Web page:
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Sajal prod for private varsity rules

Lok Sabha elections being a washout for the ruling state government combine and Assembly poll by the year-end, education mandarins are waking up to the urgency of drafting rules to screen entry of private varsities to woo the youth and keep brain drain at bay.

At a meeting with state HRD officials on Wednesday, acting chief secretary Sajal Chakraborty asked education mandarins to work on screening criteria on priority basis.

“I am told many proposals of private varsities are pending. More higher education opportunities are the need of the hour but we also want quality. We have sought guidelines from personnel department in this regard and directed HRD officials to finalise screening criteria at the earliest,” said Chakraborty.

“The future of education depends on quality of universities but we don’t have parameters to rate or accommodate them,” he added.

Sources said some 35-40 institutions from across the country are willing to open in Jharkhand. Applications, including those of Amity University, Lovely Professional University have piled up at the state higher education directorate for over two years now.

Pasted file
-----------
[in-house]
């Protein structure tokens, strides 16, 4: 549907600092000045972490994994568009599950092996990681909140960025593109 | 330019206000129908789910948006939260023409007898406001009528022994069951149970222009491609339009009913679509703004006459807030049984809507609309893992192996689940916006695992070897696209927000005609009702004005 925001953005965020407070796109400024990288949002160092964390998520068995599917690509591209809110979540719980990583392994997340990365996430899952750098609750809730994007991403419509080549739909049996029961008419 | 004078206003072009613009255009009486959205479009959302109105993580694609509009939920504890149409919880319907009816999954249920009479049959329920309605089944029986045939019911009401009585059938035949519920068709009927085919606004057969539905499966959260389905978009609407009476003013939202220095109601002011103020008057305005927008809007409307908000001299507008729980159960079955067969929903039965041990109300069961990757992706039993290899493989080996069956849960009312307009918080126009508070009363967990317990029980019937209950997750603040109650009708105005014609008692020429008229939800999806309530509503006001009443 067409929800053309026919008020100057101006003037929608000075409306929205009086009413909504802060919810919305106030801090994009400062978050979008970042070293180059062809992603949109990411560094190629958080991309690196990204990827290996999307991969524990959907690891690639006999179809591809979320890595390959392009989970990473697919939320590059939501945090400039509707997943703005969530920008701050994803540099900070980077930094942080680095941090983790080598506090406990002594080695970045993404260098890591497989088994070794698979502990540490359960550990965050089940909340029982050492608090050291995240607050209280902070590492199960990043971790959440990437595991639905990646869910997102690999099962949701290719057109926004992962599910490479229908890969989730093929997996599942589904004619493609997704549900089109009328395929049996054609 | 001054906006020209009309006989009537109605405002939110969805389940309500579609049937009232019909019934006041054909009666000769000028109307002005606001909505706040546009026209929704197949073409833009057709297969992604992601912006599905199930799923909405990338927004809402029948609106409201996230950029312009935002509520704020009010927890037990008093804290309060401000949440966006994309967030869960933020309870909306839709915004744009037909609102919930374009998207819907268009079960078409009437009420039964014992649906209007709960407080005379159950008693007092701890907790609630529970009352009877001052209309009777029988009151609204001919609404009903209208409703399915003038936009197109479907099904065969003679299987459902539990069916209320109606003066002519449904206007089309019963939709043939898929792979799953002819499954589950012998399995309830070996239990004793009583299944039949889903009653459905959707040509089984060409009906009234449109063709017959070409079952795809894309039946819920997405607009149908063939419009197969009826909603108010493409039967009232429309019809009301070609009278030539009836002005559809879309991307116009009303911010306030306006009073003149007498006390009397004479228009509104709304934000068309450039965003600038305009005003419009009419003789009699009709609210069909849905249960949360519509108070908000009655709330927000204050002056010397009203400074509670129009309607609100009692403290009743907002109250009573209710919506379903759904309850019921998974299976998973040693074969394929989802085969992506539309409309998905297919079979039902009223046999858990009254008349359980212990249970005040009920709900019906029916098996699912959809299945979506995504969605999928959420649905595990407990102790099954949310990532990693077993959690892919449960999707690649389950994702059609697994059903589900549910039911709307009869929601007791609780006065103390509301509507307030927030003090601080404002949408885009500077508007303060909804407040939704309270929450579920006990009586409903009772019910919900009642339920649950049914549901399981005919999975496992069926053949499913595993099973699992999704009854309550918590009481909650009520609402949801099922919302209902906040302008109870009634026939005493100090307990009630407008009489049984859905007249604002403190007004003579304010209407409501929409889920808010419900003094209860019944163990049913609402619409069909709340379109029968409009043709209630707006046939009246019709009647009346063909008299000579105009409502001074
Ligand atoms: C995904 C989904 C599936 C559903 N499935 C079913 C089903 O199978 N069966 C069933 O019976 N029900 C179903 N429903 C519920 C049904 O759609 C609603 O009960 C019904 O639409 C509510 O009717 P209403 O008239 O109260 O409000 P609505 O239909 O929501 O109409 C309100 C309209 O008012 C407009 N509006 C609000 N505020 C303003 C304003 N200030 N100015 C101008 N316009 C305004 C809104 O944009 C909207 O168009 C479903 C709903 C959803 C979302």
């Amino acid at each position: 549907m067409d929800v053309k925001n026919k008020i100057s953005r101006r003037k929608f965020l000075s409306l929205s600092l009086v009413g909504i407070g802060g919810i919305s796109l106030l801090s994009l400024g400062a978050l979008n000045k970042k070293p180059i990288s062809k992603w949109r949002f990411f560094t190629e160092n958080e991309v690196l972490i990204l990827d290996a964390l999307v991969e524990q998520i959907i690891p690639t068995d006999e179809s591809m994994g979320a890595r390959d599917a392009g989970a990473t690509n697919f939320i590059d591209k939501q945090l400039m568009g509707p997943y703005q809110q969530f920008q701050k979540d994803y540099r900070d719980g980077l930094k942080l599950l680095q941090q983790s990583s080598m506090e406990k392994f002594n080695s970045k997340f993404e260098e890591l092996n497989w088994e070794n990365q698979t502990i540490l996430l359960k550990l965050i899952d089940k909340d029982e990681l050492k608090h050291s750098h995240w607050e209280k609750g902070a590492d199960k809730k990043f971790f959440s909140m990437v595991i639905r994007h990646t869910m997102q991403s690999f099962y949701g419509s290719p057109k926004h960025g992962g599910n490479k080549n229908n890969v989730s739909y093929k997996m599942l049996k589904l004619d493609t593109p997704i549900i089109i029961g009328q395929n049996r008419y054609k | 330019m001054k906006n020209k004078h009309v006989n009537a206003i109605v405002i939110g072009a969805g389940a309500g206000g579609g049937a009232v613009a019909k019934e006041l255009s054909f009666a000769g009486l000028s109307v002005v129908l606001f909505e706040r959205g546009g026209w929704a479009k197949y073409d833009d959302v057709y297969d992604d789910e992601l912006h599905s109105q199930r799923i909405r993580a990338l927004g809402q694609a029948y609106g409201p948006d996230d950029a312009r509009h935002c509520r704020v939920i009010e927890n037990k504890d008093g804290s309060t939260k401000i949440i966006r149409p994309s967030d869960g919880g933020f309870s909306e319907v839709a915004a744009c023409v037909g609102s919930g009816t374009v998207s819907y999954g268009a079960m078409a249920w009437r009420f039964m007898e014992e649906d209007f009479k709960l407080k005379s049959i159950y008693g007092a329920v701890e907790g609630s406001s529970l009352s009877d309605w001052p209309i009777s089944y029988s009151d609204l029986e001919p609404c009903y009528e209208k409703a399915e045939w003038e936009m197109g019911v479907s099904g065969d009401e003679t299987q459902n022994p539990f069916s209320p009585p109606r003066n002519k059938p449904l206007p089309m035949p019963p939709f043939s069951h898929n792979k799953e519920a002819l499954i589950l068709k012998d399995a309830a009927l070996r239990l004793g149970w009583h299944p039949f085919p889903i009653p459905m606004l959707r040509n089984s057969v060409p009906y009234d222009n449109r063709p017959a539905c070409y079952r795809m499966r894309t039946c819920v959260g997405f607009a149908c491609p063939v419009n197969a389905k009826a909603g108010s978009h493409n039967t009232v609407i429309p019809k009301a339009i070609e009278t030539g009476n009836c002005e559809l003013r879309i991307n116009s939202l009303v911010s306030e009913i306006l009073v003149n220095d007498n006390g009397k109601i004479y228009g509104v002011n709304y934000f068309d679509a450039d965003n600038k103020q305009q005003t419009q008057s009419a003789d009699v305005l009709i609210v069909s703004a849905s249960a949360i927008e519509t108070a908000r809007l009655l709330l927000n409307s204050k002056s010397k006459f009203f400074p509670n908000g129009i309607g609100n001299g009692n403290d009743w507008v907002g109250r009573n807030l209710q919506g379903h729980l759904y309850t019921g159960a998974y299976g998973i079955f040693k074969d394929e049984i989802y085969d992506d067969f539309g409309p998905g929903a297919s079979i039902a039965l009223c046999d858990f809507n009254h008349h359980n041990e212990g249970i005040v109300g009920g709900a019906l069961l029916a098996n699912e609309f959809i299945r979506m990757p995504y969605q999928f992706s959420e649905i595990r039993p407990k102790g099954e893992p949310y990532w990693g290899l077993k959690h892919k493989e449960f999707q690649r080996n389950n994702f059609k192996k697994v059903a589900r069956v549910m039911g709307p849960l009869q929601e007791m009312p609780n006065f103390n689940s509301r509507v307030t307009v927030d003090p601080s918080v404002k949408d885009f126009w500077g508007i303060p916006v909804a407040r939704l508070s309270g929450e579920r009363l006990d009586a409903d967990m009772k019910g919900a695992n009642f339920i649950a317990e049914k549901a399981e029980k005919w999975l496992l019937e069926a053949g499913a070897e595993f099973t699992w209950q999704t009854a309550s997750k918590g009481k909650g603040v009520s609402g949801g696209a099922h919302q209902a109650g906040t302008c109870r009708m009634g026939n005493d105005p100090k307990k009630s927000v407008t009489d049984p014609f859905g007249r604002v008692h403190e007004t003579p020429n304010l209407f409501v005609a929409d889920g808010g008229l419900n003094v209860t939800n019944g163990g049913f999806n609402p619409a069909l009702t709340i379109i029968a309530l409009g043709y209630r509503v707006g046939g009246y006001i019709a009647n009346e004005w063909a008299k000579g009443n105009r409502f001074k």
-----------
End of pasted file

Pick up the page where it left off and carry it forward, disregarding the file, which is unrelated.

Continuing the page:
However, the pace of proposal clearance is very slow. From 2000 to 2012, the state could clear proposals of about four varsities, including Sai University, Jharkhand Rai University, ICFAI and Usha Martin University.

Barring the one proposed by industry major Usha Martin, three others are functional.

ICFAI opened in 2008, while other two formally debuted in 2012.

In the 2012 winter Assembly, the state passed Usha Martin Universities Bill, 2012 but the varsity is stuck due to lack of clarity in rules and regulations and political instability.

An official of the proposed Usha Martin varsity said they had appointed a VC but the board of governors was not constituted. “We need to get a representative from the state government,” he said.

State higher education director D.N. Ojha said screening criteria for private varsities could be expected in a month. On why they blocked all applications so far, he said: “We wanted to be choosy. After getting the state nod, many private varsities end up looking like coaching centres.”

Highlighting vital screening clauses, Ojha said: “We are preparing a to-do list. It includes asking from applicant varsity details of land acquisition, academic record of past five years, achievements in higher education. Screening norms are at an evolving stage. But they have to be in sync with University Grants Commission (UGC) norms.”


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